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Designing opportunity: Nike design alum D’Wayne Edwards is creating equity for the next generation of Black footwear designers

November 16, 2021, 1:00 PM UTC

Around the time D’Wayne Edwards was graduating high school in Inglewood, CA in the 1980’s, Otis Art Institute in Los Angeles and Parsons School of Design in New York offered a joint program in apparel design. Edwards, the youngest of six kids, had quiet aspirations of designing shoes and the Otis/Parson program wasn’t far from where he grew up. But design school, or any form of college, really, wasn’t on his radar. He couldn’t afford tuition and he needed a job.

In July 1988, Edwards took a temp job as a file clerk in accounts payable at then popular footwear brand, L.A. Gear. Every department in the building housed a small wooden suggestion box. “Anything you wanted to put in there, you could; ways to improve the company or morale,” he recalls. “I have always drawn sneakers. I drew on 3 x 5 index cards. I did it every day for six months and dropped them in the box.” One morning in January 1989, Edwards was paged over the company’s loudspeaker system, asked to report to company president, Robert Greenberg’s office. “I knew it was bad news,” says Edwards. “I walked in slowly and he said, ‘Have a seat.’ He had 180 of my sketches sitting on his desk. He said, ‘Are you the one who has been doing this to my suggestion box?’”

As Edwards recounts the conversation, Greenberg eventually uncovered that Edwards had no formal design training and offered him an entry level job as assistant footwear designer, anyway. What came next for Edwards (in an incredibly oversimplified timeline) was a short move to Detroit to work for a small footwear company called MVP Footwear/Movade Footwear in October 1991. A year later, Greenberg was now owner of Skechers and secured the licensing rights to Cross Colours and Karl Kani Footwear and asked Edwards to move back to L.A. to take on the role of head designer. After seven years, he launched his own brand, called SITY, under the Skechers corporate umbrella. (In 2000, Sporting Goods Business ranked SITY the No. 2 brand to lookout for behind Jordan.) After Skechers divested SITY in 2000, Edwards joined Nike as a senior designer, and in 2001 joined Jordan as design director.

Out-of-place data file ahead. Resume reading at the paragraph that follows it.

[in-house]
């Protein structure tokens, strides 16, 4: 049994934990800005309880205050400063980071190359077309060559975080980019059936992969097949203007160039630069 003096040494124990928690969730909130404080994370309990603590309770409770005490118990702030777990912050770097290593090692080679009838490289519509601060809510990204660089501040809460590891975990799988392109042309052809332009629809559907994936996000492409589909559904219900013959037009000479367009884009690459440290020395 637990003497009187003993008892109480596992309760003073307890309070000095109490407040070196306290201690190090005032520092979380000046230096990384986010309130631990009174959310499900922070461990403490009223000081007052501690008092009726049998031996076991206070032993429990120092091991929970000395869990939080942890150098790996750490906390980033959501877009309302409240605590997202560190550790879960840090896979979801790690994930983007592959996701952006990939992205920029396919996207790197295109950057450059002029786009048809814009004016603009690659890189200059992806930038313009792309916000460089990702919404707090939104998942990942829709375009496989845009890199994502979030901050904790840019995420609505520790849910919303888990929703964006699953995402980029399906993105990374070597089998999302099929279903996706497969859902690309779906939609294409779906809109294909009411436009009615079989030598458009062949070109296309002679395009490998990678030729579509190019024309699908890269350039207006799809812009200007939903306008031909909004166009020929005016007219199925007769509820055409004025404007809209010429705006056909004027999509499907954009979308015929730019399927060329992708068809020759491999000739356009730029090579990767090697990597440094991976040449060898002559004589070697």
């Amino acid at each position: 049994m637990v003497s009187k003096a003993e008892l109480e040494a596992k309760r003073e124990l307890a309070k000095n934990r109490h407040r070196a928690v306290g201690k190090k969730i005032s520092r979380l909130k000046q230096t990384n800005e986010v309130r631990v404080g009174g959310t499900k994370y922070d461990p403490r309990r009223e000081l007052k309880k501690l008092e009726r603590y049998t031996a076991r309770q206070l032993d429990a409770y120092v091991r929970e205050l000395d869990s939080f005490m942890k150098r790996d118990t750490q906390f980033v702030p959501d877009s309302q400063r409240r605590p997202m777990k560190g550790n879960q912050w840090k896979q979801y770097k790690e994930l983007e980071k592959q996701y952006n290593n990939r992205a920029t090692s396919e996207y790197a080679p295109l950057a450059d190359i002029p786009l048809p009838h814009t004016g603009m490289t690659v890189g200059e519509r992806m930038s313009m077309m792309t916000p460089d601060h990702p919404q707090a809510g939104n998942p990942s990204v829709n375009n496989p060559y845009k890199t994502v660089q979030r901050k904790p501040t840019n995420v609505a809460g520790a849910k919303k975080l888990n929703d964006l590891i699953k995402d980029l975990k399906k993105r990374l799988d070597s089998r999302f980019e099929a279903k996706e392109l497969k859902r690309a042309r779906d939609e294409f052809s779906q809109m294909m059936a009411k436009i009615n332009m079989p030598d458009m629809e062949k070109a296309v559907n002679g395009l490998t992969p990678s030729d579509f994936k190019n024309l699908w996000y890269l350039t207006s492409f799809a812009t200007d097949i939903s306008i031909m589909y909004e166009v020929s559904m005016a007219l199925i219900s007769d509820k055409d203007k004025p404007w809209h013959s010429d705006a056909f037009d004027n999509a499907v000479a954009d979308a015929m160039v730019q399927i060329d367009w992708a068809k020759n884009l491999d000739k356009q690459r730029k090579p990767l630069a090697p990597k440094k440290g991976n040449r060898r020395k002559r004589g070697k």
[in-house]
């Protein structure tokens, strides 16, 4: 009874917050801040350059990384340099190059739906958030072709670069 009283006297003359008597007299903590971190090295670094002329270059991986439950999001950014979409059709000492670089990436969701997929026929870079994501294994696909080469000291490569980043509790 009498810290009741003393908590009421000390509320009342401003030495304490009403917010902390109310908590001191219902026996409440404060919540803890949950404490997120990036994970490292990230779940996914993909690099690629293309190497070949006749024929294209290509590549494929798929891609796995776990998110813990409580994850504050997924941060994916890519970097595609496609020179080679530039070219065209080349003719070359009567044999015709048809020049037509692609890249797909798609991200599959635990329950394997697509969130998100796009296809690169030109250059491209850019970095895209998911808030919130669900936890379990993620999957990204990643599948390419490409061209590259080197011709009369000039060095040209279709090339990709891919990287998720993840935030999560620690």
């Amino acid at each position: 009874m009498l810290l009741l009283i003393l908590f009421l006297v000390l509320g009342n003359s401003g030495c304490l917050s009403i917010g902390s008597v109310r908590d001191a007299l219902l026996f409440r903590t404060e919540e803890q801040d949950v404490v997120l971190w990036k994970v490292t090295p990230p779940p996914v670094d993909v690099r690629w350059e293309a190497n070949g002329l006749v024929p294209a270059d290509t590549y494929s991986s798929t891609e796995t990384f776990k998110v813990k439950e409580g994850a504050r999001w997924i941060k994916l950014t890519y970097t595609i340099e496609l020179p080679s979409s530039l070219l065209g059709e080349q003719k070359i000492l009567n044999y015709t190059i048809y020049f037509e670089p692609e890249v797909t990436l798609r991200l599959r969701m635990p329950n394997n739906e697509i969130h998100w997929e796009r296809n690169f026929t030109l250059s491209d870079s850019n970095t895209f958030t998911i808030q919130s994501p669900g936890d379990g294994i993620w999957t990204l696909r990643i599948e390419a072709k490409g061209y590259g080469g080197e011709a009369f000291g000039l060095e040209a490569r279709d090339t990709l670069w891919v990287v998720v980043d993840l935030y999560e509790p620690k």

These days, you’ll find him at the helm of PENSOLE Footwear Design Academy, a design school he launched while on sabbatical from Nike in 2010 to train and inspire the next generation of designers in his industry. “In 1989, I was only the second Black footwear designer in the industry,” says Edwards, who has been at PENSOLE full-time since 2011. “In my whole 23 years professionally, that number grew to 75. Today, it’s about 180 or 190 Black footwear designers.”

Creating greater equity across apparel and textile design careers has been a big part of Edwards’ focus, and it is what drove him to his most recent endeavor: reopening an HBCU (historically Black college and university) in Detroit with a curriculum centered in design and business. Pensole Lewis College of Business and Design is the first HBCU in the country to focus on design. I caught up with Edwards to talk about his path in design, the value of learning on the job, his passion for education, and what it means to create meaningful equity in the design world.

Fortune: How would you characterize your career path?

D’Wayne Edwards: I am pinching myself daily. Growing up in Inglewood, the chances of me getting to 18 was a win. I didn’t go to college, and the chances of being successful are rare, on top of being a Black man in the city. You’re beating the odds when you are able to leave the city and go back with opportunity. I’m still beating the odds and I’m 51.

Fortune: What did you learn from your time at L.A. Gear?